Instead, Jesus says, “Let both grow together until the harvest.” The key word there is grow. Both good and evil does not remain the same over time. They both grow. Evil that was present only in thought or intent eventually become action, and if it isn’t arrested by repentance, it multiplies into a pattern of behavior, then grows into a habit, and hardens into a way of life. And naturally, patterns of life may be hidden for a while, but eventually they manifest in stronger and bolder public actions. When evil gets that big, then it can be dealt with by church discipline.

In the same way, good that was only sporadic likewise turns into a pattern, then a habit, then a confirmed way of living that brings a rich harvest of blessings.
So how does this parable help us? If we’re wise, we will look at everything we do and think about what it might turn into if it is grows bigger and stronger in our life. If we don’t like what it will become, we need to squash it. If we want more, we need to nurture it.

Our errors and mistakes and sins will magnify over time if we don’t repent and overcome them.  Laziness will turn into inactivity and spiritual apathy. Unbelief and fault-finding will grow into apostasy. Looking to lust will turn into adultery. Occasional meanness and flashes of temper will grow into cruelty and abuse.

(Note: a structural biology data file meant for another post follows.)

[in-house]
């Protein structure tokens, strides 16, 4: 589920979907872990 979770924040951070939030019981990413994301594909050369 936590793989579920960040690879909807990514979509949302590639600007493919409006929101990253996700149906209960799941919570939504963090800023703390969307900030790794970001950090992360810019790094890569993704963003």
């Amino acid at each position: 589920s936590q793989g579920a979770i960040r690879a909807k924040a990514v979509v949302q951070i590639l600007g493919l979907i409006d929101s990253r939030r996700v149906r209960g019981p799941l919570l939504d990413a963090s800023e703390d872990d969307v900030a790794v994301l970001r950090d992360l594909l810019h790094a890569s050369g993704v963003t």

On the other hand, our service will become sacrifice. Diligence in the scriptures will become the skills of a scriptorian. Kindness will become deep charity. Following the promptings of the Spirit will make us a mighty instrument in the hands of God. Paying regular tithing will become complete and total consecration. Encouraging others will become inspirational leadership. Exerting a particle of faith over and over turns into the ability to move mountains and work wonders.

No doubt the Lord wants us find the tares in our own character and weed them out before they grow into something so malignant and poisonous that requires others to remove us out of the kingdom. He also wants us to continue to nurture the goodness within us that we can eventually enjoy the unspeakable satisfaction of heaven’s favor.
Sunday, April 7, 2019 0 comments

Some Challenging Directions from the Lord to the Brother of Jared